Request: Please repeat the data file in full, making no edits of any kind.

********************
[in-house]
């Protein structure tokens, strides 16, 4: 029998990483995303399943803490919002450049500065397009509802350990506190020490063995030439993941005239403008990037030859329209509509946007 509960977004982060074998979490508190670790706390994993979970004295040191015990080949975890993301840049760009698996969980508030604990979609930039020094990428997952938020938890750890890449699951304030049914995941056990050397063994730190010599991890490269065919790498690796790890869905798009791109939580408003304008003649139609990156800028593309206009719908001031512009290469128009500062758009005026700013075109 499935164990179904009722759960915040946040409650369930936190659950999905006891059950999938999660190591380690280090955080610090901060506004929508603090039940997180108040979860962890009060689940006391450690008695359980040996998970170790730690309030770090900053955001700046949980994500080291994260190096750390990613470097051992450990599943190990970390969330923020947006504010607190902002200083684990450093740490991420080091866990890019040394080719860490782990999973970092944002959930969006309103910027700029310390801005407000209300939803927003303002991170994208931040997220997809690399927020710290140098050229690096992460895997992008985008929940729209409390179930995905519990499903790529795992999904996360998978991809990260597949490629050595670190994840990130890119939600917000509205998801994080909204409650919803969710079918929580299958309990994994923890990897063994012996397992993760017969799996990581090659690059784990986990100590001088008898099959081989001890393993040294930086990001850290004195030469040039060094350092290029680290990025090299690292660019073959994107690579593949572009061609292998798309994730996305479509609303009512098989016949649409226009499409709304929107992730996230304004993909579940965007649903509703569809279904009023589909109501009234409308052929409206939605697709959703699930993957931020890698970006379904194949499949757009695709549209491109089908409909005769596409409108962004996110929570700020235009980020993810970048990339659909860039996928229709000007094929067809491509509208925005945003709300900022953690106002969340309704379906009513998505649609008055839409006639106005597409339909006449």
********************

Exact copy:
[in-house]
């Protein structure tokens, strides 16, 4: 029998990483995303399943803490919002450049500065397009509802350990506190020490063995030439993941005239403008990037030859329209509509946007 509960977004982060074998979490508190670790706390994993979970004295040191015990080949975890993301840049760009698996969980508030604990979609930039020094990428997952938020938890750890890449699951304030049914995941056990050397063994730190010599991890490269065919790498690796790890869905798009791109939580408003304008003649139609990156800028593309206009719908001031512009290469128009500062758009005026700013075109 499935164990179904009722759960915040946040409650369930936190659950999905006891059950999938999660190591380690280090955080610090901060506004929508603090039940997180108040979860962890009060689940006391450690008695359980040996998970170790730690309030770090900053955001700046949980994500080291994260190096750390990613470097051992450990599943190990970390969330923020947006504010607190902002200083684990450093740490991420080091866990890019040394080719860490782990999973970092944002959930969006309103910027700029310390801005407000209300939803927003303002991170994208931040997220997809690399927020710290140098050229690096992460895997992008985008929940729209409390179930995905519990499903790529795992999904996360998978991809990260597949490629050595670190994840990130890119939600917000509205998801994080909204409650919803969710079918929580299958309990994994923890990897063994012996397992993760017969799996990581090659690059784990986990100590001088008898099959081989001890393993040294930086990001850290004195030469040039060094350092290029680290990025090299690292660019073959994107690579593949572009061609292998798309994730996305479509609303009512098989016949649409226009499409709304929107992730996230304004993909579940965007649903509703569809279904009023589909109501009234409308052929409206939605697709959703699930993957931020890698970006379904194949499949757009695709549209491109089908409909005769596409409108962004996110929570700020235009980020993810970048990339659909860039996928229709000007094929067809491509509208925005945003709300900022953690106002969340309704379906009513998505649609008055839409006639106005597409339909006449």